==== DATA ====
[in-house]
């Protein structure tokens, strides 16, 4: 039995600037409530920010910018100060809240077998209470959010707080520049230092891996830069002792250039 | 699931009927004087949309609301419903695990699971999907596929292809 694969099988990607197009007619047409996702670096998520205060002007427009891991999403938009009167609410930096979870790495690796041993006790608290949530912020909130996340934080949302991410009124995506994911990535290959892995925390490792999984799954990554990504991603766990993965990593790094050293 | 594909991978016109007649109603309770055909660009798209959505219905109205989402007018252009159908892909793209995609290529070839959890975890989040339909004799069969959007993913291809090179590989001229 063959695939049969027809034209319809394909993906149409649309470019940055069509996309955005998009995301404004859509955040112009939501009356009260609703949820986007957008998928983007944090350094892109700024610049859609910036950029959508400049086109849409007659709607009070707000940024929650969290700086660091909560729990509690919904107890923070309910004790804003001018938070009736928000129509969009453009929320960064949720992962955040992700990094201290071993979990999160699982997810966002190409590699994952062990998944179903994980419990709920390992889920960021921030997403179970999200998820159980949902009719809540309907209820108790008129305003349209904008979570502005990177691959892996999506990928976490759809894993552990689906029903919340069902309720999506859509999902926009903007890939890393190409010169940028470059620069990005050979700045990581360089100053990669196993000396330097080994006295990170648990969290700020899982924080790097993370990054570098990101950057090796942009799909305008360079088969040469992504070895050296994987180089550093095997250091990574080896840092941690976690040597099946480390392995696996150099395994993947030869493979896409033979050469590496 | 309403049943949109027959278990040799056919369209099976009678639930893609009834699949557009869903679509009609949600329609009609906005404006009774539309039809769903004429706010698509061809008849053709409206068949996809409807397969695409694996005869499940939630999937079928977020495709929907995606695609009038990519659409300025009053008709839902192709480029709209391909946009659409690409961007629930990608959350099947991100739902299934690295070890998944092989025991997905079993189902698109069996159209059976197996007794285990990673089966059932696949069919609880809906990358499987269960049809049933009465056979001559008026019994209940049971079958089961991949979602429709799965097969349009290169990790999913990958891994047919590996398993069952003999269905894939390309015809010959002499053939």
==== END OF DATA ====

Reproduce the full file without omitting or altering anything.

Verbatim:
[in-house]
């Protein structure tokens, strides 16, 4: 039995600037409530920010910018100060809240077998209470959010707080520049230092891996830069002792250039 | 699931009927004087949309609301419903695990699971999907596929292809 694969099988990607197009007619047409996702670096998520205060002007427009891991999403938009009167609410930096979870790495690796041993006790608290949530912020909130996340934080949302991410009124995506994911990535290959892995925390490792999984799954990554990504991603766990993965990593790094050293 | 594909991978016109007649109603309770055909660009798209959505219905109205989402007018252009159908892909793209995609290529070839959890975890989040339909004799069969959007993913291809090179590989001229 063959695939049969027809034209319809394909993906149409649309470019940055069509996309955005998009995301404004859509955040112009939501009356009260609703949820986007957008998928983007944090350094892109700024610049859609910036950029959508400049086109849409007659709607009070707000940024929650969290700086660091909560729990509690919904107890923070309910004790804003001018938070009736928000129509969009453009929320960064949720992962955040992700990094201290071993979990999160699982997810966002190409590699994952062990998944179903994980419990709920390992889920960021921030997403179970999200998820159980949902009719809540309907209820108790008129305003349209904008979570502005990177691959892996999506990928976490759809894993552990689906029903919340069902309720999506859509999902926009903007890939890393190409010169940028470059620069990005050979700045990581360089100053990669196993000396330097080994006295990170648990969290700020899982924080790097993370990054570098990101950057090796942009799909305008360079088969040469992504070895050296994987180089550093095997250091990574080896840092941690976690040597099946480390392995696996150099395994993947030869493979896409033979050469590496 | 309403049943949109027959278990040799056919369209099976009678639930893609009834699949557009869903679509009609949600329609009609906005404006009774539309039809769903004429706010698509061809008849053709409206068949996809409807397969695409694996005869499940939630999937079928977020495709929907995606695609009038990519659409300025009053008709839902192709480029709209391909946009659409690409961007629930990608959350099947991100739902299934690295070890998944092989025991997905079993189902698109069996159209059976197996007794285990990673089966059932696949069919609880809906990358499987269960049809049933009465056979001559008026019994209940049971079958089961991949979602429709799965097969349009290169990790999913990958891994047919590996398993069952003999269905894939390309015809010959002499053939």